In a nearby solar system, a planet the size of Jupiter orbiting a star similar to our own sun is doing something that has astrophysicists very intrigued: It’s dissolving–albeit very, very slowly.
The findings are detailed in a study by primary investigators Adam Jensen, visiting assistant professor of astronomy, and Seth Redfield, assistant professor of astronomy. They made the majority of their observations using the 9.2 meter telescope at The University of Texas’s McDonald Observatory. The paper, “A Detection of Ha In An Exoplanetary Exosphere,” will appear in the June 1 issue of The Astrophysical Journal.
The planet in question, a gas giant similar in size to Jupiter called HD 189733b, orbits a class K star, which is about 63 light years from Earth–a virtual next-door neighbor in astronomical terms.
What Jensen and Redfield observed was HD 189733b discharging significant amount of atomic hydrogen into space.
“This type of evaporation of atomic hydrogen, or what is called ‘hot hydrogen,’ is something that has never been observed before,” says Redfield. “When we first saw the evidence we thought, ‘Wow, can that be right?’ But more careful analysis and cross-checks confirmed it. At that point we got really excited because we knew we’d found an important phenomenon.”
The orbital path of HD 189733b is 12 times closer to its star (HD 189733) than Mercury is to our own sun (a class G star, and 32 times closer than the Earth is to the sun. While somewhat smaller than the sun, the star HD 189733 is more volatile–often discharging massive solar flares hundreds of miles into space–and dangerously close to HD 189733b.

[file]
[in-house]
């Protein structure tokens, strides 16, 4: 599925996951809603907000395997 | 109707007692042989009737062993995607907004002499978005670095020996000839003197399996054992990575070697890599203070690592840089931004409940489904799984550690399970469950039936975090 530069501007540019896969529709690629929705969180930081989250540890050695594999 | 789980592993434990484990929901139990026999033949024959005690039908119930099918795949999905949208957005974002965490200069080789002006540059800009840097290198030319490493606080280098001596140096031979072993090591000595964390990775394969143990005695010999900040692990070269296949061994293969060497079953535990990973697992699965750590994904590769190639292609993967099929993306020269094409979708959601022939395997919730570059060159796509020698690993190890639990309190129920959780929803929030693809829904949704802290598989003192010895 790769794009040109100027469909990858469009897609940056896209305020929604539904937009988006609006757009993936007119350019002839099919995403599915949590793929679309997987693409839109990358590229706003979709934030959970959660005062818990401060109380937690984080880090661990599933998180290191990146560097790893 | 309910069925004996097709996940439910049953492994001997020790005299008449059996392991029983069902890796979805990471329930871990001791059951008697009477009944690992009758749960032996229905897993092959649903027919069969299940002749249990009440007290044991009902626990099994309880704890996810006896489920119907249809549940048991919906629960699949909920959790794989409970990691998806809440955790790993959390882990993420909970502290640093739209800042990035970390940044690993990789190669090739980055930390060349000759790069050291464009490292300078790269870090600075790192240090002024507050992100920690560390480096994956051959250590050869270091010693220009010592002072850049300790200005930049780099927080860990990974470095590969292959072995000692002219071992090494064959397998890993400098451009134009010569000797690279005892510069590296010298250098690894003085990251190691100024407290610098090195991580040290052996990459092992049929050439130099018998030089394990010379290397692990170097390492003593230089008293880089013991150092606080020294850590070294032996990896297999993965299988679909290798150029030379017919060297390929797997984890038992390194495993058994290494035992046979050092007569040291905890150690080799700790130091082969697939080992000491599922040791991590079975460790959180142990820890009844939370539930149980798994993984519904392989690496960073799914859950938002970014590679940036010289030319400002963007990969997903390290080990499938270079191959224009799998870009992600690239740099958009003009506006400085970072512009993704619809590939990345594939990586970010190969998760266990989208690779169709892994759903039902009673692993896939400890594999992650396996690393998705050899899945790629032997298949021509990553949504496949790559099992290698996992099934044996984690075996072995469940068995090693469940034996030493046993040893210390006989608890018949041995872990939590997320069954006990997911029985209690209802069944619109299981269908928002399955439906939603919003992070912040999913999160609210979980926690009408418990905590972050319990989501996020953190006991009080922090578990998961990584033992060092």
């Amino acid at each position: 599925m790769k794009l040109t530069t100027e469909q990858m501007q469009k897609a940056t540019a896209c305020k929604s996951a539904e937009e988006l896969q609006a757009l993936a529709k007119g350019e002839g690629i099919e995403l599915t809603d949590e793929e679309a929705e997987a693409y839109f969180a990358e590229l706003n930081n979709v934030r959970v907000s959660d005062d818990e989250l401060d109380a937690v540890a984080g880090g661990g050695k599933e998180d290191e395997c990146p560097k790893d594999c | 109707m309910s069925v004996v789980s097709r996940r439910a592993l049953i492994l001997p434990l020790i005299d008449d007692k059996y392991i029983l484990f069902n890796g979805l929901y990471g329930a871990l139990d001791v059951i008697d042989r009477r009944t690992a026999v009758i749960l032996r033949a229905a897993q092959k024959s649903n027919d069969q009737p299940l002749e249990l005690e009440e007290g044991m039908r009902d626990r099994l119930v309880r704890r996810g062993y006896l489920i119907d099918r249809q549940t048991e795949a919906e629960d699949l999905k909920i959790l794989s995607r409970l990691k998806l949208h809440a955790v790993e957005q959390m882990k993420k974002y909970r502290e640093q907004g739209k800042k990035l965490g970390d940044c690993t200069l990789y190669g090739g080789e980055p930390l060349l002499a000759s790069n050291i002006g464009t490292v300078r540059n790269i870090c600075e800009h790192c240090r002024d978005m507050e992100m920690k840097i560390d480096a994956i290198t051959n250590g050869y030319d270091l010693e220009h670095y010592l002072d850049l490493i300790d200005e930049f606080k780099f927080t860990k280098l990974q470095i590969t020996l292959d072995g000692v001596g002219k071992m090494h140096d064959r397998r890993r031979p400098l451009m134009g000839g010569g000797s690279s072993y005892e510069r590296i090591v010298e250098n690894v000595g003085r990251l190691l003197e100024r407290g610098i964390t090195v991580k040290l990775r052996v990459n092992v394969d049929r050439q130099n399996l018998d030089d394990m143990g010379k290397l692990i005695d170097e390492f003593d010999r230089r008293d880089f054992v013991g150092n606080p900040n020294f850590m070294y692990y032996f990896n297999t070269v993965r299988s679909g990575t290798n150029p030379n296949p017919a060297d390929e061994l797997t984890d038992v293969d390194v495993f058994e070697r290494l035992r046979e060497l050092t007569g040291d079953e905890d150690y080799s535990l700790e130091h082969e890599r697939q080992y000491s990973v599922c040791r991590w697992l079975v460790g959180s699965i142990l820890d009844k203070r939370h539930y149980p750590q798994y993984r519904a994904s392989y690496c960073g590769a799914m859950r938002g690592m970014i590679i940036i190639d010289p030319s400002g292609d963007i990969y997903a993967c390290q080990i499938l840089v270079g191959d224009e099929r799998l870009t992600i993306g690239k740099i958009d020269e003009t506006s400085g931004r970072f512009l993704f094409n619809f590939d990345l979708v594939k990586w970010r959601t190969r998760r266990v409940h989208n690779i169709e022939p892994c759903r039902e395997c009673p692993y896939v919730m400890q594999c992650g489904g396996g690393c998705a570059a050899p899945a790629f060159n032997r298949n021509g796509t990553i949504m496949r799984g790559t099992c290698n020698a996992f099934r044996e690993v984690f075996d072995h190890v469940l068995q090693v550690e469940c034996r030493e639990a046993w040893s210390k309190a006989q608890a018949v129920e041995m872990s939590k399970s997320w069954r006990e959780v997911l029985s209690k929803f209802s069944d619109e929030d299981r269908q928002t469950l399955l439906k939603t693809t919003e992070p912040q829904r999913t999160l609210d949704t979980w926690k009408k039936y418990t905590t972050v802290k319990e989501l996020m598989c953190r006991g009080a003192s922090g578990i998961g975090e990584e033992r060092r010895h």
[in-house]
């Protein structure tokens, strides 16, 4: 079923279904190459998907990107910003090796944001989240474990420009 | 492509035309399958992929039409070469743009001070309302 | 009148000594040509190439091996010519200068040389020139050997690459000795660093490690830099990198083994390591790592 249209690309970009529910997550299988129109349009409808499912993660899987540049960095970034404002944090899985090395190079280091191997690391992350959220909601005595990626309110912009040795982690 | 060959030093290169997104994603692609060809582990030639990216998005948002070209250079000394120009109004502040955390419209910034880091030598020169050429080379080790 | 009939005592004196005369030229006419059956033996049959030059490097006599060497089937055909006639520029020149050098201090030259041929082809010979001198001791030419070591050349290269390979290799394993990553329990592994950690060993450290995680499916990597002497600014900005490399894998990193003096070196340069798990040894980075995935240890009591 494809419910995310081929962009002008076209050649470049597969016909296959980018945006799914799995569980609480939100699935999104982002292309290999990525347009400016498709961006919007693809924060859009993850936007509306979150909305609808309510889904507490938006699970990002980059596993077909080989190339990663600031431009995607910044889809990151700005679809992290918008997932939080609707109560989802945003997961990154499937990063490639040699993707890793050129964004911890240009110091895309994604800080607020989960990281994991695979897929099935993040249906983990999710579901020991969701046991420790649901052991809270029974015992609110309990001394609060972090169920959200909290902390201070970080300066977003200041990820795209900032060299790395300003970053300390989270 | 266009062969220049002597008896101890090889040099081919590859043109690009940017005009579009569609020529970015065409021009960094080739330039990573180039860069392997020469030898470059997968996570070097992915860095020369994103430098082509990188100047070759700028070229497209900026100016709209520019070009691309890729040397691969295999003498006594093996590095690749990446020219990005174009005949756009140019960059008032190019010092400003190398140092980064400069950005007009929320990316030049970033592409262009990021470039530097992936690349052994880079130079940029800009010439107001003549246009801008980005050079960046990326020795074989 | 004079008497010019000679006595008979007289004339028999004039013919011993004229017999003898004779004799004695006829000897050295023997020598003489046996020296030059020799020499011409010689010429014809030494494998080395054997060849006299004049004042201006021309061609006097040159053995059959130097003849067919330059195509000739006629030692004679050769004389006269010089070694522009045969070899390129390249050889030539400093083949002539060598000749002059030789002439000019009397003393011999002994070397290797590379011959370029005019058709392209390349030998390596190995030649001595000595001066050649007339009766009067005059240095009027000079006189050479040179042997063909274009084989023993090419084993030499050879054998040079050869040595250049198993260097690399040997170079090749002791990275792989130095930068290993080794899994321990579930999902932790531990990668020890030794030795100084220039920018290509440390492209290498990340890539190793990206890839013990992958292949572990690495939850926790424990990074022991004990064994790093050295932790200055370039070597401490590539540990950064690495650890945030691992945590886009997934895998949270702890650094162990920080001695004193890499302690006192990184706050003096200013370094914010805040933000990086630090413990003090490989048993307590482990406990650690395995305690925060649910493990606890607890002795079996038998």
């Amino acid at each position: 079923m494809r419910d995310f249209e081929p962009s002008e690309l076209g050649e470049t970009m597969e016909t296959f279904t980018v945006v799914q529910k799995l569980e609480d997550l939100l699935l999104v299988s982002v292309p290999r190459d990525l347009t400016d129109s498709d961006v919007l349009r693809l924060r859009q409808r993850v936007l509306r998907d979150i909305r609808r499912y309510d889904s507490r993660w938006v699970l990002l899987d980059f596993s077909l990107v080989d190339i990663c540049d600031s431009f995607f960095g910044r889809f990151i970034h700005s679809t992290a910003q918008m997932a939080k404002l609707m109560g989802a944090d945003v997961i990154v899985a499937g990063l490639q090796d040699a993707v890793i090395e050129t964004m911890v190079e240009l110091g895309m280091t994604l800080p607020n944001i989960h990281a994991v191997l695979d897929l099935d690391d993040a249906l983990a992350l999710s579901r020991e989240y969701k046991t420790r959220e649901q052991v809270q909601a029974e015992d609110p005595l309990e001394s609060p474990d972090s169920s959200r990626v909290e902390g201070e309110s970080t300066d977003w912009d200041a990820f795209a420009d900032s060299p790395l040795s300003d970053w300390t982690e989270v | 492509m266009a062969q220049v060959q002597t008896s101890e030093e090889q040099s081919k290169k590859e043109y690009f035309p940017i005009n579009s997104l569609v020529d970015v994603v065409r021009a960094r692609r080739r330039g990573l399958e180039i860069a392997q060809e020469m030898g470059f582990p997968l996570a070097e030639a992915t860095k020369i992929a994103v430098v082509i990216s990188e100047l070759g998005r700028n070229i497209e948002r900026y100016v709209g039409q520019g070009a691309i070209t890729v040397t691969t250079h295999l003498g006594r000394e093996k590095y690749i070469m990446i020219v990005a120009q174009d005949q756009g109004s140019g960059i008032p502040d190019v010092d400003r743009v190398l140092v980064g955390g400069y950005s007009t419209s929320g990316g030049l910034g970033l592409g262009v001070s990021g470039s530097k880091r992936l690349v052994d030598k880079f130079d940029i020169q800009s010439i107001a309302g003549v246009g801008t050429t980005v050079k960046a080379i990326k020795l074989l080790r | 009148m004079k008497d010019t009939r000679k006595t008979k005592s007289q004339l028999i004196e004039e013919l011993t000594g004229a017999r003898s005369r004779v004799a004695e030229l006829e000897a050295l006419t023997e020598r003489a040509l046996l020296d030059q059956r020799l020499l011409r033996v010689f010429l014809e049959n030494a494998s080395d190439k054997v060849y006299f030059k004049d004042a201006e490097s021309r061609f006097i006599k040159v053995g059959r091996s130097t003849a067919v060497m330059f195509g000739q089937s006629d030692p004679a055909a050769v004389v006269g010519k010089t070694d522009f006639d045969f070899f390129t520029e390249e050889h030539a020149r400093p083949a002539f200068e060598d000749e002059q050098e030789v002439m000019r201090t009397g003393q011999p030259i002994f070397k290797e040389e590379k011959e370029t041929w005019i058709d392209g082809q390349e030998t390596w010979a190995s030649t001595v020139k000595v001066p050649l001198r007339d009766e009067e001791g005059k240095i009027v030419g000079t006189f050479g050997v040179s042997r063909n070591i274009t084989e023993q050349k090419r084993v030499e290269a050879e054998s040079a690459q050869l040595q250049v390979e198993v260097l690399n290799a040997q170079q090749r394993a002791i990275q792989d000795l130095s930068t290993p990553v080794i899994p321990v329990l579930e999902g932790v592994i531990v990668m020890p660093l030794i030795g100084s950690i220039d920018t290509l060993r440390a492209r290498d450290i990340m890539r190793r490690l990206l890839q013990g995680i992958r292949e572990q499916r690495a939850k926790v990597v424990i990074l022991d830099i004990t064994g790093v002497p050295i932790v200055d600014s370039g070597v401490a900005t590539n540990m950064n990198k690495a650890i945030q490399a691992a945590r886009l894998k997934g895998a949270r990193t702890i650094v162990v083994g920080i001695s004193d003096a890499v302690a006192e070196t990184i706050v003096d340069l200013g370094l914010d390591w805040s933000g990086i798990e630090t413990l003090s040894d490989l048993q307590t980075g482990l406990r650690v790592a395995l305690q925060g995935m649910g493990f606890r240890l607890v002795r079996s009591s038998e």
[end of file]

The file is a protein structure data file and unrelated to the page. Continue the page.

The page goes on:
The astronomers’ observations indicate an interaction between the stellar activity and the planet’s atmosphere. This can have implications for understanding other planetary systems, especially those which may have potentially habitable planets.
That is not the case with HD 189733b, a gas giant orbiting very close to a somewhat volatile star. But is it that very degree of proximity that is causing the planet to slowly evaporate?
“This mass loss is almost certainly due to the proximity of the planet HD 189733b relative to its central star, HD 189733, along with the star’s radiation,” says Jensen. “This isn’t to imply it’s not going to last much longer. It is a very slow evaporation, and ultimately the planet will lose only 1 percent of its mass. Still, that is significant.”
What Jensen, Redfield and other observers contributing to the paper saw to indicate this was a significant spike in spectrographic readings suggesting the planet was shedding significant amounts of hydrogen. They were also able to detect it using visible light–another first. Past detections of hydrogen dissipation, which have been rare, used ultraviolet light.
“We’ve only been able to observe exoplanets for about 20 years, and we’ve detected atmospheres in just a few dozen of those, so this is an exciting finding,” Redfield says. “We’re hoping to do more observations of this planet and others that are similar in their composition and positioning to their stars. This will help us determine how rare of a phenomenon this is.”
The astronomers hope to do further studies at the McDonald Observatory, and perhaps try to book time on the Hubble Telescope, which would afford them the clearest view of HD 189733b.
The astronomers were supported in this study by a grant from the National Science Foundation.